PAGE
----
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Morane-Saulnier MS.230

From Wikipedia, the free encyclopedia

MS.230
Morane-Saulnier MS.230 La Ferte.jpg
Role Elementary Trainer
Manufacturer Morane-Saulnier
First flight February 1929[1]
Primary user Armée de l'Air Flight School, Reims, France
Number built 1000+[1]

The Morane-Saulnier MS.230 aircraft was the main elementary trainer for the French Armée de l'Air throughout the 1930s. Almost all French pilots flying for the Armée de l'Air at the outbreak of World War II had had their earliest flight training in this machine. It was the equivalent of the Stearman trainer in the United States air services and the de Havilland Tiger Moth in the British Royal Air Force.

Development and design

The MS.230 was designed to meet French Air Ministry requirements.[1] The MS.230 was a parasol wing monoplane of metal tubular framing with fabric covering throughout, except the forward area of the fuselage, which was metal covered. The instructor and pupil occupied two tandem cockpits. It had a wide fixed landing gear that made it very stable in takeoff and landing. As a monoplane the MS.230 was unlike other trainers of the time, which were mostly biplanes.

It first flew in February 1929 and proved to be an excellent and stable machine which was very easy to fly. It saw service with military flight schools throughout France and was exported to the air forces of numerous other countries. It also became a popular aircraft for sporting aviation. An example won the Michelin Cup in 1929.[2]

Numbers of MS.230s survived for many years after the war and became civilian trainers and civilian flying club aircraft. One was used in 1967 to act as camera-ship for air-to-air filming of Darling Lili at Baldonnel Aerodrome, Ireland. Examples are preserved on display in museums in Belgium, Czech Republic, France, Spain and the United States of America.[3]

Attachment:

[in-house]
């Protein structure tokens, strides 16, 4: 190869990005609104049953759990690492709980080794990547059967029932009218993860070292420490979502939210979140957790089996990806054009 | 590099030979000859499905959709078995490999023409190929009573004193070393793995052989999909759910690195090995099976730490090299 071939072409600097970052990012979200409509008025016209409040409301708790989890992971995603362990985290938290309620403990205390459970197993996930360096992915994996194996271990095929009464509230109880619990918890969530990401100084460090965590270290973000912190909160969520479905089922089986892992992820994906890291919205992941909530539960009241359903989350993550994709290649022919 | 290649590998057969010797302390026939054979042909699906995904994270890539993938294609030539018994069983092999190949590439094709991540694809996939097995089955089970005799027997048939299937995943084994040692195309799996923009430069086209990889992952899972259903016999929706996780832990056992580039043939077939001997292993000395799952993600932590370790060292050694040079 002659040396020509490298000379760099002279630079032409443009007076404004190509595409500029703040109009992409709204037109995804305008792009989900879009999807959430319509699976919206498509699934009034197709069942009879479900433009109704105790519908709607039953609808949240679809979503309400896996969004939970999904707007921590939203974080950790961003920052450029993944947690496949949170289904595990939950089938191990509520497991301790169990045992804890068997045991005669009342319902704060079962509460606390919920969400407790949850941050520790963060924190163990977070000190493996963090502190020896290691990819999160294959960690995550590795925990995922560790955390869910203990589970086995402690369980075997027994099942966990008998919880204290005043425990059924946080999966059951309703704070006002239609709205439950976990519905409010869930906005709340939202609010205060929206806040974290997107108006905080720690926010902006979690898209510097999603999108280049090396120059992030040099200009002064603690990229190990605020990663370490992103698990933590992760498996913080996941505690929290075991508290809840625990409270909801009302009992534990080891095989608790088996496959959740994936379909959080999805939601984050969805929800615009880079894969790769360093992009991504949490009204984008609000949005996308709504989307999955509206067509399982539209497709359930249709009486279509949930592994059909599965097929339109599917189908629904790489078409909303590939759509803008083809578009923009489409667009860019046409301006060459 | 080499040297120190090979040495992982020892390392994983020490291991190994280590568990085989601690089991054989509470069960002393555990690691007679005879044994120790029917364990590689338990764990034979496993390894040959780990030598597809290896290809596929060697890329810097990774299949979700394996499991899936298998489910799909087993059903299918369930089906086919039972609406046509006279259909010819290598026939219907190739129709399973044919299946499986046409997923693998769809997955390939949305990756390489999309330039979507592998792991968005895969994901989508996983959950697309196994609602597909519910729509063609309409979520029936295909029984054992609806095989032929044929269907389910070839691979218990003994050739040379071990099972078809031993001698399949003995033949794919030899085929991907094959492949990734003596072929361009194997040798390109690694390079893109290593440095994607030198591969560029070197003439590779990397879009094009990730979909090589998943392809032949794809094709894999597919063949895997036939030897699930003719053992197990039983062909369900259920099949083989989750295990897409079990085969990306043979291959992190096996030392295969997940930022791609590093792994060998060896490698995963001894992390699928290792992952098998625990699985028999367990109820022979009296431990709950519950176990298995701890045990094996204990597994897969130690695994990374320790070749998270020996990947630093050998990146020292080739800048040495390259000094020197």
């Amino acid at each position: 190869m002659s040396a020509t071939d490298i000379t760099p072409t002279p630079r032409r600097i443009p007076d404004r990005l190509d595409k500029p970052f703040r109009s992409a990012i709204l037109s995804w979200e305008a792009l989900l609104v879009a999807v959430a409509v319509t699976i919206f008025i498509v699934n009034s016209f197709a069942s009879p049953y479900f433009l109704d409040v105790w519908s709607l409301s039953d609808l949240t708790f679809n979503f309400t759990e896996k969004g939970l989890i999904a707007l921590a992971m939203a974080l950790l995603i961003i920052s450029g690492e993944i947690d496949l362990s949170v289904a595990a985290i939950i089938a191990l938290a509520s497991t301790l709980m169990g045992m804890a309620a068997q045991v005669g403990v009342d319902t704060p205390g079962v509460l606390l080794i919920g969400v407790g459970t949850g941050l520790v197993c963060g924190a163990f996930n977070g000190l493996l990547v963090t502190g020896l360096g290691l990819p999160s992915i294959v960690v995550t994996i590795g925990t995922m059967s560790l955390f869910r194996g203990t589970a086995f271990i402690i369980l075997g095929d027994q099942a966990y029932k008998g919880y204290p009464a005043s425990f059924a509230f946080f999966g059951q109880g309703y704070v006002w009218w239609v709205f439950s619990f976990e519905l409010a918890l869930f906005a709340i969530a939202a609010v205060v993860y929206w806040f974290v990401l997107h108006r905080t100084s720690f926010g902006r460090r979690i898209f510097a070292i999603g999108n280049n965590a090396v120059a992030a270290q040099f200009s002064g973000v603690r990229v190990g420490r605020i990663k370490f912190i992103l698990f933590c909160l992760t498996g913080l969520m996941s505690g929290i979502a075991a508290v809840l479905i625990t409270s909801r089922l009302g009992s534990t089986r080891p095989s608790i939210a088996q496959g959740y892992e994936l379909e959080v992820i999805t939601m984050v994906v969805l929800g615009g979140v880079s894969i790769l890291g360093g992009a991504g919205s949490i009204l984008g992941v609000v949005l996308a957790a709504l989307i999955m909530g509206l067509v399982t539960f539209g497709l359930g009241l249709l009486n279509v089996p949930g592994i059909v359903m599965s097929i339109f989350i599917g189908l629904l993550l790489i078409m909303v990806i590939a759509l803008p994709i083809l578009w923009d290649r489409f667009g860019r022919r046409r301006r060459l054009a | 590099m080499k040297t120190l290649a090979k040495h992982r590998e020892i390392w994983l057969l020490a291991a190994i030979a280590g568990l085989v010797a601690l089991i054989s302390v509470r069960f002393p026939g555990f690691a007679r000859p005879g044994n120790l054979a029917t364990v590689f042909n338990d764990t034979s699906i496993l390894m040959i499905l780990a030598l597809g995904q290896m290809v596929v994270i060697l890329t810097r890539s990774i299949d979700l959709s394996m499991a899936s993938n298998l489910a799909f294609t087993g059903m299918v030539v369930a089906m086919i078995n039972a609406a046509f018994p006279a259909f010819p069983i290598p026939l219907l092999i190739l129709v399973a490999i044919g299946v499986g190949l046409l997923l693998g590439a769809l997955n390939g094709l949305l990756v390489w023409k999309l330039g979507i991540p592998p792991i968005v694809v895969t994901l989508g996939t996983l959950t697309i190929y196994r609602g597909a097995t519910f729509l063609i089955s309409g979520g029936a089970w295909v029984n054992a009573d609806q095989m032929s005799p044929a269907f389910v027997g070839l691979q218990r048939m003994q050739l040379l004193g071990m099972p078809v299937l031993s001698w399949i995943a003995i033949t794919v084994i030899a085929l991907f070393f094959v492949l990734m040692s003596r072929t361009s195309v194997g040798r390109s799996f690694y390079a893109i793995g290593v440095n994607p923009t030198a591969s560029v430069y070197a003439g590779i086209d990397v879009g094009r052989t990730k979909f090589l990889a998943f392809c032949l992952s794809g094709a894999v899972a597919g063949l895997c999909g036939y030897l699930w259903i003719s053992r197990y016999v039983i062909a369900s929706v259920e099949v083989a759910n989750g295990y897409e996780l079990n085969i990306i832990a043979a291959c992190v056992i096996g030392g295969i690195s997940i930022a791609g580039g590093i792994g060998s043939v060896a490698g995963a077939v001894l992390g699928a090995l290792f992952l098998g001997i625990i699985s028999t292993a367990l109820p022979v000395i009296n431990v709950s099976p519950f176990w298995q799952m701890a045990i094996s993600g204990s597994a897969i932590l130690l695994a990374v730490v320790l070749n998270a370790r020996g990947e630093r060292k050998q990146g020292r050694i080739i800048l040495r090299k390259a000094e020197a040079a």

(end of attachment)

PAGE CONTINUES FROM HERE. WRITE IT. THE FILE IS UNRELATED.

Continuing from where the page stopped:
Popular culture

A MS.230 was used at the end of the movie The Blue Max as the "new monoplane" in which Lt. Stachel is killed during a test flight.

Lynn Garrison "Stachel" Morane MS-230 Weston, Ireland   1970
Lynn Garrison "Stachel" Morane MS-230 Weston, Ireland 1970

Variants

Source:[4]

MS.229
Hispano-Suiza 8a V8, for the Schweizer Flieger- und Fliegerabwehrtruppen (Swiss Army Air Service); two built, one converted to Hispano-Suiza 9Qa radial in 1932.
MS.230
over 1,100 built; 20 bought by Romania and 25 by Greece in 1931, 9 each bought by Belgium and Brazil; main Armee de l'Air trainer for years; operated by several well-known private owners including Lynn Garrison and Louis Dolfus; some used for trials with Handley Page slats, or skis; one fitted with Lorraine 9Nb Algol Junior.[5]